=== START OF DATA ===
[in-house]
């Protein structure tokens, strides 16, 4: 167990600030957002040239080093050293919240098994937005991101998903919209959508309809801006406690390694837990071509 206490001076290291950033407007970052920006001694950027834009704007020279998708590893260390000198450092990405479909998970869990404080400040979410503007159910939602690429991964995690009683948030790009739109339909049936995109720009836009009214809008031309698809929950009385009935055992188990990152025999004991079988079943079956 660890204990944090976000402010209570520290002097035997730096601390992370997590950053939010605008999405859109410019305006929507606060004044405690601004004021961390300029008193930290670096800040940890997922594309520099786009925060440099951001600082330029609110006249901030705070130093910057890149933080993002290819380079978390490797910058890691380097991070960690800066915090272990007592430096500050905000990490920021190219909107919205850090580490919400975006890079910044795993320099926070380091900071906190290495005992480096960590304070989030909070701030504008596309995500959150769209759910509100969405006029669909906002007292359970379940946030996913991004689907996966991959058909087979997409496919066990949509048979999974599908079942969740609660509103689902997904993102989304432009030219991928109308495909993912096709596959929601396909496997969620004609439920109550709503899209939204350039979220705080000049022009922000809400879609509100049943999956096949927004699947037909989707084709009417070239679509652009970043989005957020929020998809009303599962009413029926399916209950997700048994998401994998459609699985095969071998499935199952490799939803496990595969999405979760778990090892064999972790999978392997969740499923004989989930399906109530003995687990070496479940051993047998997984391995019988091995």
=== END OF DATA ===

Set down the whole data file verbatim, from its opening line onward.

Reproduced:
[in-house]
């Protein structure tokens, strides 16, 4: 167990600030957002040239080093050293919240098994937005991101998903919209959508309809801006406690390694837990071509 206490001076290291950033407007970052920006001694950027834009704007020279998708590893260390000198450092990405479909998970869990404080400040979410503007159910939602690429991964995690009683948030790009739109339909049936995109720009836009009214809008031309698809929950009385009935055992188990990152025999004991079988079943079956 660890204990944090976000402010209570520290002097035997730096601390992370997590950053939010605008999405859109410019305006929507606060004044405690601004004021961390300029008193930290670096800040940890997922594309520099786009925060440099951001600082330029609110006249901030705070130093910057890149933080993002290819380079978390490797910058890691380097991070960690800066915090272990007592430096500050905000990490920021190219909107919205850090580490919400975006890079910044795993320099926070380091900071906190290495005992480096960590304070989030909070701030504008596309995500959150769209759910509100969405006029669909906002007292359970379940946030996913991004689907996966991959058909087979997409496919066990949509048979999974599908079942969740609660509103689902997904993102989304432009030219991928109308495909993912096709596959929601396909496997969620004609439920109550709503899209939204350039979220705080000049022009922000809400879609509100049943999956096949927004699947037909989707084709009417070239679509652009970043989005957020929020998809009303599962009413029926399916209950997700048994998401994998459609699985095969071998499935199952490799939803496990595969999405979760778990090892064999972790999978392997969740499923004989989930399906109530003995687990070496479940051993047998997984391995019988091995």